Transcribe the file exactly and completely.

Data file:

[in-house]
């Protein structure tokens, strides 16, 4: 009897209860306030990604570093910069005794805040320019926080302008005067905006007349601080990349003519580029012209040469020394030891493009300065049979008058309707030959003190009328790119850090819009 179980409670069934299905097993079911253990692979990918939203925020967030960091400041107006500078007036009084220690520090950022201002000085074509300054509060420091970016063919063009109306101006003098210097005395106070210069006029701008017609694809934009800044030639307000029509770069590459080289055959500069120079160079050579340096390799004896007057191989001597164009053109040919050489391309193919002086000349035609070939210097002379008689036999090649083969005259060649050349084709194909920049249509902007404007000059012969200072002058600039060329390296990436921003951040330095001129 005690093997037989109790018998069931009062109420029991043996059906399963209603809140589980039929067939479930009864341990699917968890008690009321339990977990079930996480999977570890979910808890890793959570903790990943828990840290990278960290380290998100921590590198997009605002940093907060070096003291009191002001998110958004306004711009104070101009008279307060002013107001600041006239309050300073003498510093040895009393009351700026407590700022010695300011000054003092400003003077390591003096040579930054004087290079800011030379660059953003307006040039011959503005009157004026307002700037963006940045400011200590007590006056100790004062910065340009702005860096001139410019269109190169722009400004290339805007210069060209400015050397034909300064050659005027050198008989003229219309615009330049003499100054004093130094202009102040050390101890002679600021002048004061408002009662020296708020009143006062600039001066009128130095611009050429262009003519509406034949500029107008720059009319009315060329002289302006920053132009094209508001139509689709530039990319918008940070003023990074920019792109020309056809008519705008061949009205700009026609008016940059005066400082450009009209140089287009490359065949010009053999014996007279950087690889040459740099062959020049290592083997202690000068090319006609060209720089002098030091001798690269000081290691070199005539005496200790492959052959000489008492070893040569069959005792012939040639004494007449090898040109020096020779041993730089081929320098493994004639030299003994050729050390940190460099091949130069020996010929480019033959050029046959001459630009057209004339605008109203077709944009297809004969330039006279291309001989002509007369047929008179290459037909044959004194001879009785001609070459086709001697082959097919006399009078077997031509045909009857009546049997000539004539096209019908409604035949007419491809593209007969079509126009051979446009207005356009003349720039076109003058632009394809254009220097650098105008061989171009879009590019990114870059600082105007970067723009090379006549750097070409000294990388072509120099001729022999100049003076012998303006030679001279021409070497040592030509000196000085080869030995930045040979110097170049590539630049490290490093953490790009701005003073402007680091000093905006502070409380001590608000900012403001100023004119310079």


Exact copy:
[in-house]
């Protein structure tokens, strides 16, 4: 009897209860306030990604570093910069005794805040320019926080302008005067905006007349601080990349003519580029012209040469020394030891493009300065049979008058309707030959003190009328790119850090819009 179980409670069934299905097993079911253990692979990918939203925020967030960091400041107006500078007036009084220690520090950022201002000085074509300054509060420091970016063919063009109306101006003098210097005395106070210069006029701008017609694809934009800044030639307000029509770069590459080289055959500069120079160079050579340096390799004896007057191989001597164009053109040919050489391309193919002086000349035609070939210097002379008689036999090649083969005259060649050349084709194909920049249509902007404007000059012969200072002058600039060329390296990436921003951040330095001129 005690093997037989109790018998069931009062109420029991043996059906399963209603809140589980039929067939479930009864341990699917968890008690009321339990977990079930996480999977570890979910808890890793959570903790990943828990840290990278960290380290998100921590590198997009605002940093907060070096003291009191002001998110958004306004711009104070101009008279307060002013107001600041006239309050300073003498510093040895009393009351700026407590700022010695300011000054003092400003003077390591003096040579930054004087290079800011030379660059953003307006040039011959503005009157004026307002700037963006940045400011200590007590006056100790004062910065340009702005860096001139410019269109190169722009400004290339805007210069060209400015050397034909300064050659005027050198008989003229219309615009330049003499100054004093130094202009102040050390101890002679600021002048004061408002009662020296708020009143006062600039001066009128130095611009050429262009003519509406034949500029107008720059009319009315060329002289302006920053132009094209508001139509689709530039990319918008940070003023990074920019792109020309056809008519705008061949009205700009026609008016940059005066400082450009009209140089287009490359065949010009053999014996007279950087690889040459740099062959020049290592083997202690000068090319006609060209720089002098030091001798690269000081290691070199005539005496200790492959052959000489008492070893040569069959005792012939040639004494007449090898040109020096020779041993730089081929320098493994004639030299003994050729050390940190460099091949130069020996010929480019033959050029046959001459630009057209004339605008109203077709944009297809004969330039006279291309001989002509007369047929008179290459037909044959004194001879009785001609070459086709001697082959097919006399009078077997031509045909009857009546049997000539004539096209019908409604035949007419491809593209007969079509126009051979446009207005356009003349720039076109003058632009394809254009220097650098105008061989171009879009590019990114870059600082105007970067723009090379006549750097070409000294990388072509120099001729022999100049003076012998303006030679001279021409070497040592030509000196000085080869030995930045040979110097170049590539630049490290490093953490790009701005003073402007680091000093905006502070409380001590608000900012403001100023004119310079």